By Ron Thiessen, EXECUTIVE DIRECTOR OF CPAWS MANITOBA
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A major milestone in the years-long campaign to establish the Seal River Watershed as an Indigenous Protected Area was reached today when three levels of government announced a commitment to advance a joint feasibility assessment.
The Seal River Watershed Alliance of Dene and Cree Nations announced the commitment with the province of Manitoba and government of Canada during the COP15 United Nations Conference on Biological Diversity in Montreal.
“This is a crucial step towards safeguarding nature and advancing reconciliation in Manitoba,” said Ron Thiessen, executive director of the Canadian Parks and Wilderness Society’s Manitoba chapter.
“This feasibility assessment is a critical step in the mission to establish the protected area,” said Thiessen, who was invited to join the Alliance at the announcement in Montreal. “It’s a significant investment of time and resources that demonstrates a willingness of all parties to do the hard work needed to conserve nature.”
Feasibility assessments entail extensive local public consultations along with research to determine the social, environmental and economic benefits and impacts of establishing a protected area. Opportunities and challenges are assessed in order to support the development of a formal proposal. A significant amount of that work has already been completed in a case for conservation report published by the International Institute for Sustainable Development in November 2022.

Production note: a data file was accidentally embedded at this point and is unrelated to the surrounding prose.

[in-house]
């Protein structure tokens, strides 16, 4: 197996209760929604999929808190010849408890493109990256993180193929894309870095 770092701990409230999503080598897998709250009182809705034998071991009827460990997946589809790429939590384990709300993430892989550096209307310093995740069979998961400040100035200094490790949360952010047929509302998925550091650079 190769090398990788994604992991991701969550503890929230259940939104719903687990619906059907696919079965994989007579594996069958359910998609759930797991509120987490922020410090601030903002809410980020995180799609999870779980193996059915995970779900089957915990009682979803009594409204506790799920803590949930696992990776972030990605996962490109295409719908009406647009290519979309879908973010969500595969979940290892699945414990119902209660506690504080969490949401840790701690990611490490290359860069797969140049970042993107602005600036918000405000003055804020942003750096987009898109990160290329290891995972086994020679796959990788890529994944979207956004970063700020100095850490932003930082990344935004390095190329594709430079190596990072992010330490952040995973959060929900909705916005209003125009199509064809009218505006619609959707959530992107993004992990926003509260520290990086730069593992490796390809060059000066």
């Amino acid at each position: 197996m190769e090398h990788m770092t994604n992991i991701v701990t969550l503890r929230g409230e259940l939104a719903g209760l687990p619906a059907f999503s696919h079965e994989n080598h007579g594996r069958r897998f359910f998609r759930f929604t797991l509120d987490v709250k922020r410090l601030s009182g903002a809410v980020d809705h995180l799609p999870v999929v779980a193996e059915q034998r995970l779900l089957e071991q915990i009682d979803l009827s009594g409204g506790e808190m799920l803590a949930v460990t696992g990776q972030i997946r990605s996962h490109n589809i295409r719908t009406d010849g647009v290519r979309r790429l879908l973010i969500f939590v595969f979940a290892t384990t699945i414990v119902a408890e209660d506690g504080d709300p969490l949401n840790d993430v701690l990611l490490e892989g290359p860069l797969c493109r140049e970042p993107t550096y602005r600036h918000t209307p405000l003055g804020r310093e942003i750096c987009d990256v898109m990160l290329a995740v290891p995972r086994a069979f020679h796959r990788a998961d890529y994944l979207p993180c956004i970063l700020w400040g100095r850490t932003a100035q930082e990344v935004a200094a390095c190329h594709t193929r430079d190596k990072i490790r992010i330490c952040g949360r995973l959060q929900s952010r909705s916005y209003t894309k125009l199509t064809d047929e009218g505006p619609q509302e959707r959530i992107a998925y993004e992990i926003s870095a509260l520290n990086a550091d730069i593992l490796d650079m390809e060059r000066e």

The Seal River Watershed Alliance is working to establish an Indigenous Protected Area that would conserve an area of pristine wilderness in northern Manitoba that is nearly the size of Nova Scotia.
“CPAWS Manitoba is honoured to partner with the Alliance and support the Indigenous leadership on this remarkable project,” Thiessen added. “We’re pleased the Governments of Canada and Manitoba are on board to explore this incredible opportunity.”
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Significant Public Support
The initiative has drawn significant public support both within Manitoba and across Canada.
A resounding 83 per cent of Manitobans supported the Alliance’s efforts to conserve the Seal River Watershed according to a Probe Research Poll.
More than 11,000 people have demonstrated their support for the initiative by sending letters to the Premier of Manitoba in support of the Alliance.
“There are few places left on the planet where nature continues to operate unconstrained by pollution and human development,” Thiessen said. “We are so grateful to the Seal River Watershed Alliance for their efforts to protect the global treasure that is their home.”
Pristine Landscape the Size of Nova Scotia
Every stream, lake and river in the 50,000-square-kilometre Seal River Watershed runs free and runs clean.
There is nothing but a cozy community and a handful of lodges to potentially alter the path of caribou migrating through the watershed’s forests, wetlands and tundra. No roads. No hydro lines. No mines.
This is what most of the world looked like at the turn of the last century, when industrial development was rare, electric lighting was for city folk, and just 15 per cent of the world’s land area was used for agriculture.
Today, a whopping 75 per cent of the planet’s land area has been altered by human activity. Most of the natural spaces that remain are isolated and fragmented. If you were to parachute into the middle of 70 per cent of the world’s forests, you’d land within one kilometre of the forest edge.